characterized by a loss of the government's monopoly on information.
Numerous independent publications have emerged and new technologies help
people to be better informed. Do you think this flow of information will
help bring about change?

Lech Walesa: I am a big user of the new technologies, I always have a
computer or tablet nearby. However, although technology and information
are very helpful in any democratic process there is also information
that can slow it down.

One day, after the transition, I was speaking with a Polish soldier who
had had a high position in the Communist regime. I asked him why the
military had not participated actively in the democratic struggle. His
response was very interesting. He told me that in the barracks they that
knew all the major Polish cities were targeted for a Soviet military
attack. They had missiles pointed at those cities. Many people did not
know, but the military itself was aware it. They feared that the USSR,
with the push of a button, could erase a third of our country. Knowing
too much paralyzed them, the responsibility this information brought
them made them opt for passivity.

Dagoberto Valdés. With this control and all the threats of a foreign
force how did Poland free itself? Did the spiritual power of the nation

Lech Walesa: For over twenty years I was looking for people to join me
to overthrow communism, but very few wanted to join. We had a more
difficult situation here because our country came to be occupied by more
than two hundred thousand Soviet soldiers and people were enormously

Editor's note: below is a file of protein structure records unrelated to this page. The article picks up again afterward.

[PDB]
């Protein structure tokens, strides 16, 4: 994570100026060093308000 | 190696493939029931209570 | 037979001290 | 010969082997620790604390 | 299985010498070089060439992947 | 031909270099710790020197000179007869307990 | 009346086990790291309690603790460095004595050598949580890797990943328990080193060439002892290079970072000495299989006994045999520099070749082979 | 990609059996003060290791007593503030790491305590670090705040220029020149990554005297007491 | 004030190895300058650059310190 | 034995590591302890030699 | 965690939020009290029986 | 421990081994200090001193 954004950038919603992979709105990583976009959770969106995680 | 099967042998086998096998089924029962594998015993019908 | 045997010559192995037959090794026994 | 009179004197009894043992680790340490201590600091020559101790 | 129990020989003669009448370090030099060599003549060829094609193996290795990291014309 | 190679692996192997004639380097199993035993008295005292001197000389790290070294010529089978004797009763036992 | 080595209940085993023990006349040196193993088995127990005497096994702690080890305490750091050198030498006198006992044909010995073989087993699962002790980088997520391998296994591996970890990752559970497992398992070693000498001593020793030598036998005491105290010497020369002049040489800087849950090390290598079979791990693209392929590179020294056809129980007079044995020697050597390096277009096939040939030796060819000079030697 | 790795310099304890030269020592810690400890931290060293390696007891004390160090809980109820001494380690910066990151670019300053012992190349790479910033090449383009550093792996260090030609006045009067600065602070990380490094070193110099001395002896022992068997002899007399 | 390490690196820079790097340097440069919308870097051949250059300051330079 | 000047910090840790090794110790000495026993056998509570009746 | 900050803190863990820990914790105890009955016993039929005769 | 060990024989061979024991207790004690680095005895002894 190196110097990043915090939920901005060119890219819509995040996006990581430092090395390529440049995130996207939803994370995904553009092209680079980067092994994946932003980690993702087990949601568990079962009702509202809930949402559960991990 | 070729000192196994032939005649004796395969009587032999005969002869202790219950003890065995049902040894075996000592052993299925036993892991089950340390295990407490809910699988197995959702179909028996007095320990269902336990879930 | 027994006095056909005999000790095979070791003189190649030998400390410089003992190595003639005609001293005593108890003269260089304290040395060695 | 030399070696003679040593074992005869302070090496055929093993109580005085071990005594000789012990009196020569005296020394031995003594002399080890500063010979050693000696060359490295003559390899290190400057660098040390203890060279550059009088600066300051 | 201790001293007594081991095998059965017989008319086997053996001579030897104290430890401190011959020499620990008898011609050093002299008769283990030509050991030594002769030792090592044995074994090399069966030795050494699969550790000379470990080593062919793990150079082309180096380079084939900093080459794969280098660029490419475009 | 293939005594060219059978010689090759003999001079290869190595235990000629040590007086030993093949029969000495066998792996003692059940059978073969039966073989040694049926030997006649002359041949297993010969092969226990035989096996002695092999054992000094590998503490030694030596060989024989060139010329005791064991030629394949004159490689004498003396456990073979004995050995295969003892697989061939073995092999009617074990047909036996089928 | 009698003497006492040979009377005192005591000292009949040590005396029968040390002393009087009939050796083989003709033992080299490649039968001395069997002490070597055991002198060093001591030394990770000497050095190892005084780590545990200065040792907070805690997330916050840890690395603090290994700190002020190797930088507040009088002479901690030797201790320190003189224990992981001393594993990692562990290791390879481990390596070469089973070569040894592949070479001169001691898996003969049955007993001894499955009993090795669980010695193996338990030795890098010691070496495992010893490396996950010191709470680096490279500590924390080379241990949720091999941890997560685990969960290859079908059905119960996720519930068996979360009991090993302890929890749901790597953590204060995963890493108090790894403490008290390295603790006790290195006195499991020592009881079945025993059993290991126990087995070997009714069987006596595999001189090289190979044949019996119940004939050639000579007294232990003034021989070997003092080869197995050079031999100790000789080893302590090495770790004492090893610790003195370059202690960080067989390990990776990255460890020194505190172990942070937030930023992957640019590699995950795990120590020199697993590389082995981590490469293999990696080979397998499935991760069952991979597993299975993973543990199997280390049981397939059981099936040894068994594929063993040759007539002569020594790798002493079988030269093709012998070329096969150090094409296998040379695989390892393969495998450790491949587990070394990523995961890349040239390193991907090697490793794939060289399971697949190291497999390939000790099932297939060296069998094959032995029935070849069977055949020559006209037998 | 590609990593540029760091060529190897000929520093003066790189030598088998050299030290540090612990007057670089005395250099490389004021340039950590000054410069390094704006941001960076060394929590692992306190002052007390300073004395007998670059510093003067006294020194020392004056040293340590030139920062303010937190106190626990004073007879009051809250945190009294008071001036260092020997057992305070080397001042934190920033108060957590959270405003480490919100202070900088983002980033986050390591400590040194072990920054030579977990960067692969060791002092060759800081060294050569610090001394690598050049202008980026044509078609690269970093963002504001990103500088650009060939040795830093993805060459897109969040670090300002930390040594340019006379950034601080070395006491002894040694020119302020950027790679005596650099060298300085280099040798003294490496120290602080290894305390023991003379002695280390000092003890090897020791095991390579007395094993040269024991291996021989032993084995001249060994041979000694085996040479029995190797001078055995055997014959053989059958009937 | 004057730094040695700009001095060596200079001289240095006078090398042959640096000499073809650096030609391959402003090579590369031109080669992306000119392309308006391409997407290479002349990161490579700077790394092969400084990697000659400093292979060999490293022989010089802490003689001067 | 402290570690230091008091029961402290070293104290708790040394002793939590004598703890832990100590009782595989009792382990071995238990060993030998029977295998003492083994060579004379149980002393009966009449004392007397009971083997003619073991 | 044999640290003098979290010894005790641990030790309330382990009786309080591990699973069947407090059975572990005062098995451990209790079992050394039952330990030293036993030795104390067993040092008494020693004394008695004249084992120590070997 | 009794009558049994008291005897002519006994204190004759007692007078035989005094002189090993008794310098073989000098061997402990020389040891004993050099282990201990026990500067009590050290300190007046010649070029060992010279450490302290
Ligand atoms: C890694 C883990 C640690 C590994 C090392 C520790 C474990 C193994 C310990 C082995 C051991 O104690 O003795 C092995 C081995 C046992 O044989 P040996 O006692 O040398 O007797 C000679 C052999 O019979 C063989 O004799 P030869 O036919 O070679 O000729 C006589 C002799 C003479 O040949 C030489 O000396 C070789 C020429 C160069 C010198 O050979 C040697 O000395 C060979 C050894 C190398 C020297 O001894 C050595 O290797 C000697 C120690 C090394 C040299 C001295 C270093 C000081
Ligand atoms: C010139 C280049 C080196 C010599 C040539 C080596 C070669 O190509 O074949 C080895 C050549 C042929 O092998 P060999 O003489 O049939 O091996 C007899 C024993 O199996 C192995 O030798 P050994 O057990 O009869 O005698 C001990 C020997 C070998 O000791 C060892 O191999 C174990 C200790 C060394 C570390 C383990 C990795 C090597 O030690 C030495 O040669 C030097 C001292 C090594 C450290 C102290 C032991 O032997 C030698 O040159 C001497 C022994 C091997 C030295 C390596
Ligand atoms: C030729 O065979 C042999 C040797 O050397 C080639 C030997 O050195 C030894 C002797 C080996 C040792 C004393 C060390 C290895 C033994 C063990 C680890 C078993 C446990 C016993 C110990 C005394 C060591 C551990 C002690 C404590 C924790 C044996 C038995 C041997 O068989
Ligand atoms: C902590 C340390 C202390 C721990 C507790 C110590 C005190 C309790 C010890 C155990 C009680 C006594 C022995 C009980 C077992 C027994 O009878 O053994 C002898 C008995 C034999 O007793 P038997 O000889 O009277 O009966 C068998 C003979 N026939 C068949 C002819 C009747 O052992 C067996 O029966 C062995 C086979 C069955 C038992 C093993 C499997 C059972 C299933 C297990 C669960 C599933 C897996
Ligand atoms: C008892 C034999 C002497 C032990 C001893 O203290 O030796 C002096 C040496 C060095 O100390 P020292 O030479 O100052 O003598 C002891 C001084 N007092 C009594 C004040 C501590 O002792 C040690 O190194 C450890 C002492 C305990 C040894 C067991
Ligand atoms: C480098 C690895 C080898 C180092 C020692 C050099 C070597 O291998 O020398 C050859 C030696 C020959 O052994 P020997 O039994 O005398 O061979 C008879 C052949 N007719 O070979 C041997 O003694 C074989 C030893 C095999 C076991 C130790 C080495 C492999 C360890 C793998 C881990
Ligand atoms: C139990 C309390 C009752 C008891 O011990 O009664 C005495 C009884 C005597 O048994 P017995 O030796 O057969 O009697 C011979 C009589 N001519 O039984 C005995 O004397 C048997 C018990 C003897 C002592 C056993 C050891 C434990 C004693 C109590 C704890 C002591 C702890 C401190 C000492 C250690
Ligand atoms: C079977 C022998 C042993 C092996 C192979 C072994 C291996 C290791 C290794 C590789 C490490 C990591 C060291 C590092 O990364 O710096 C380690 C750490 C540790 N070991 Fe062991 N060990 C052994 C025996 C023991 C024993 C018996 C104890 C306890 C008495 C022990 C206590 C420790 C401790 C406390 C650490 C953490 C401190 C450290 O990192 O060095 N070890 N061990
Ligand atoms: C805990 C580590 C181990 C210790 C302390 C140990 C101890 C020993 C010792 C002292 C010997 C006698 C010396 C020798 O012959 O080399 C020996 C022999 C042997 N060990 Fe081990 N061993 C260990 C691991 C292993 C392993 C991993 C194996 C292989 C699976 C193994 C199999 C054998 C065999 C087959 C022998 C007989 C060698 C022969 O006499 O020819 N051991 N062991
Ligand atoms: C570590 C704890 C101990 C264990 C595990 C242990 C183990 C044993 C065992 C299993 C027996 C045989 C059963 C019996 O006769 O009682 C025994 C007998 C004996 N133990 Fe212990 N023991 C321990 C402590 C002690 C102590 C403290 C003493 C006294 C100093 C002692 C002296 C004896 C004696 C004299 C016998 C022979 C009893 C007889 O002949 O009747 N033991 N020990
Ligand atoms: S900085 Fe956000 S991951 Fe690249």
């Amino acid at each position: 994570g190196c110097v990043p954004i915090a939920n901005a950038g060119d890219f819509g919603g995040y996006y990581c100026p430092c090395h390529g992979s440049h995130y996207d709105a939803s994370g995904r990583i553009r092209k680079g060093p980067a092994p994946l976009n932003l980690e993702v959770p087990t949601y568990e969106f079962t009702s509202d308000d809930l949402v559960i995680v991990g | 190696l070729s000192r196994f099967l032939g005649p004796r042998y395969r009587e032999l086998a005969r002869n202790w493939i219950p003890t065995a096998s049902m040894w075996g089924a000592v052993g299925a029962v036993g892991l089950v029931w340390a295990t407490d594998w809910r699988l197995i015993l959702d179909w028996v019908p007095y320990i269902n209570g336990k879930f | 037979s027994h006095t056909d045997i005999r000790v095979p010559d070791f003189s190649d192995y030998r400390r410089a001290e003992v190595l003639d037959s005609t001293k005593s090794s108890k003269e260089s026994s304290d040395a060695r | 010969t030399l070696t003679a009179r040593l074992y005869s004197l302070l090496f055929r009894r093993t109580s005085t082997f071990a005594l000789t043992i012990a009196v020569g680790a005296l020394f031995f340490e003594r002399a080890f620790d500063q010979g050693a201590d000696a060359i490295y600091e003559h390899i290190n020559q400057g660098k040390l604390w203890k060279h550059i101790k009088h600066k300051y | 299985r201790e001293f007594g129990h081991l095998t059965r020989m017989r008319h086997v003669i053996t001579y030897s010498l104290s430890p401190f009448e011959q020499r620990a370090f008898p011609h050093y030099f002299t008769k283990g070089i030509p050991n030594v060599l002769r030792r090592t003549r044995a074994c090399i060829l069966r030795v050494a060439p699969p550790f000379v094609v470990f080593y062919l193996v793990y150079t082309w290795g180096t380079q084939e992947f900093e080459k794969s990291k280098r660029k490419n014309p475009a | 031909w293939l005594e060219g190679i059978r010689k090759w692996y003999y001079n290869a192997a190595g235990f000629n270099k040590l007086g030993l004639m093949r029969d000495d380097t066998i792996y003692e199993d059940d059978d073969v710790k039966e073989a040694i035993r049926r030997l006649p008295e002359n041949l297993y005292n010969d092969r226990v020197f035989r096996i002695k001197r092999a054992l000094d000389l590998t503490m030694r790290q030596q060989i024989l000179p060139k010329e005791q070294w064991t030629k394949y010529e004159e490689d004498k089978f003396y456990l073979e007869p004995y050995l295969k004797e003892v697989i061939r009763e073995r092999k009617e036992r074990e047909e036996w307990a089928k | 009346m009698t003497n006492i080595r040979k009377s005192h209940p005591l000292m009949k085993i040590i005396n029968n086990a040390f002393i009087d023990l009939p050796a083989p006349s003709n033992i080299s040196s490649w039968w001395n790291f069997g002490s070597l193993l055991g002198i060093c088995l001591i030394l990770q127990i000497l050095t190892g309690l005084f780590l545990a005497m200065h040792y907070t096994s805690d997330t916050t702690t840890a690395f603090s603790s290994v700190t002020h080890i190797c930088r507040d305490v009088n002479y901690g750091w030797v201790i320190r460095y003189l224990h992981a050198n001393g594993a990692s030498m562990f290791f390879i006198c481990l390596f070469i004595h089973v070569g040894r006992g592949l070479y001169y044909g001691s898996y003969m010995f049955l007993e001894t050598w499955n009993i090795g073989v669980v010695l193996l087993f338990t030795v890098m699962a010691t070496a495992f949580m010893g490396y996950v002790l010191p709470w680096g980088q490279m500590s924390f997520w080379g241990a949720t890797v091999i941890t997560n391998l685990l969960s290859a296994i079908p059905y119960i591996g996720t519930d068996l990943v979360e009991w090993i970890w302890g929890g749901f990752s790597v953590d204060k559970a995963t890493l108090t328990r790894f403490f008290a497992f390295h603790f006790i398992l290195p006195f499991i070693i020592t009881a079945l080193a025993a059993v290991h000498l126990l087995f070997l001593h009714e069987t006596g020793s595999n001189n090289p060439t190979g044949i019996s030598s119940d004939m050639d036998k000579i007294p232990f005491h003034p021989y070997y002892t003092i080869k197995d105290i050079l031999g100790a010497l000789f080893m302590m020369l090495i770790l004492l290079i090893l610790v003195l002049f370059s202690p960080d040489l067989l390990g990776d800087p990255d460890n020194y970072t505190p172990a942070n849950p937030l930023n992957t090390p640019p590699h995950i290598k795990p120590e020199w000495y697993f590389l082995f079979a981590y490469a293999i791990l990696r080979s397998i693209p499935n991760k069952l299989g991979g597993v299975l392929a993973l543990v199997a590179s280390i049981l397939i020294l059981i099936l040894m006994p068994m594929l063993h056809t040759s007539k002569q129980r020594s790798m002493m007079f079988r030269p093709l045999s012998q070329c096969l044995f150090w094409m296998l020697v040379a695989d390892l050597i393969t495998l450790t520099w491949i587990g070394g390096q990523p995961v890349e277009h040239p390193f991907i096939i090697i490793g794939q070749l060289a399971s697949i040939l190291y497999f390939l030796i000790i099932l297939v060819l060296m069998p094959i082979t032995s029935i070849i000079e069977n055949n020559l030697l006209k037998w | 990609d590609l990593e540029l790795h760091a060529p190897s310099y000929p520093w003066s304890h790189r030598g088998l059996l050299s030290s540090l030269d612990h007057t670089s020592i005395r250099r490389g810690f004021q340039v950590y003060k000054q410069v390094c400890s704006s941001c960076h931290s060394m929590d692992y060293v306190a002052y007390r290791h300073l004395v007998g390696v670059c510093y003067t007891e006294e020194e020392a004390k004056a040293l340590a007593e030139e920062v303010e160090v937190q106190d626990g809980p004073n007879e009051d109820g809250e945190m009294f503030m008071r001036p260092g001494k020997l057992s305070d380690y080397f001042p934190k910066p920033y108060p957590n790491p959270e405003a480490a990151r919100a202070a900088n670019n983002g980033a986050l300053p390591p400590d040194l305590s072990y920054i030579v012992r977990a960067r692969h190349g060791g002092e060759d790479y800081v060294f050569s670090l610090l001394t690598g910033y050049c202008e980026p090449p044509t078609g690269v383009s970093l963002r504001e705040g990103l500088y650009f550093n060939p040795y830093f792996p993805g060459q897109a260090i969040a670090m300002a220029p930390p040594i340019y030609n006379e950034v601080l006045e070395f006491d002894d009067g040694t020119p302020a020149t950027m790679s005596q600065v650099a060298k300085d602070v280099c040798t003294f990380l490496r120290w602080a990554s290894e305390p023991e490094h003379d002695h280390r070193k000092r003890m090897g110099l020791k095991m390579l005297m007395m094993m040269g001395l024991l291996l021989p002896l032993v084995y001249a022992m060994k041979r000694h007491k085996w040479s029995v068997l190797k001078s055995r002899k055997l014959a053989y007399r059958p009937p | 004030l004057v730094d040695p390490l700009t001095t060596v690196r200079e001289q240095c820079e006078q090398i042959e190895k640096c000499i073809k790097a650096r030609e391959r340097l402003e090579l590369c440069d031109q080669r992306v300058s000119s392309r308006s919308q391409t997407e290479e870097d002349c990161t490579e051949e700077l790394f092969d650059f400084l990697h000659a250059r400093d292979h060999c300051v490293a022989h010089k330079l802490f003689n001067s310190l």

afraid. Our struggle was different, for too long we couldn't organize
because the government had a very simple formula against us: disperse,
divide and dissolve the democratic forces. We were lucky that a Polish
pope was appointed. He joined us first in prayer and faith, but
afterwards the opposition also learned to channel that sense of unity
brought to us by John Paul II.

Before the appointment of Karol Józef Wojtyla as Pope, I could not
muster even ten people, and then ten million joined in. He awakened the
nation and said "do not be afraid."

Mario Felix Lleonart: I would like to say that even though you are not
able to travel to the island, the government is very annoyed that you
are receiving activists in Poland. The official press has published
several articles against you. What message would you like to send to
those who are in opposition in our country?

Lech Walesa: During the years of change in Eastern Europe, the Cuban
opposition was not as organized and could not use that democratizing
energy. Maybe that's why you have had to wait so long. However, in the
eighties when I was asking people whether they believed that Poland
could democratize, everyone answered me no, we had no chance. The
forecasts were very unfavorable.

You are in this situation now, because few believe you can change. Sure,
they said the same thing to us, but you should wake up and find those
values—which every nation has—and in these is the unifying force. If you
find them and bring them together you can achieve it. You need a
multitude of people who say, "Starting tomorrow we are going to change
our country." Who don't just believe it but who take to the streets, who
go into the factories to convince others. For this you have to have
structures. You need responsible leaders.

Source: Lech Walesa: "Cubans need responsible leaders" / 14ymedio, Yoani
Sanchez | Translating Cuba -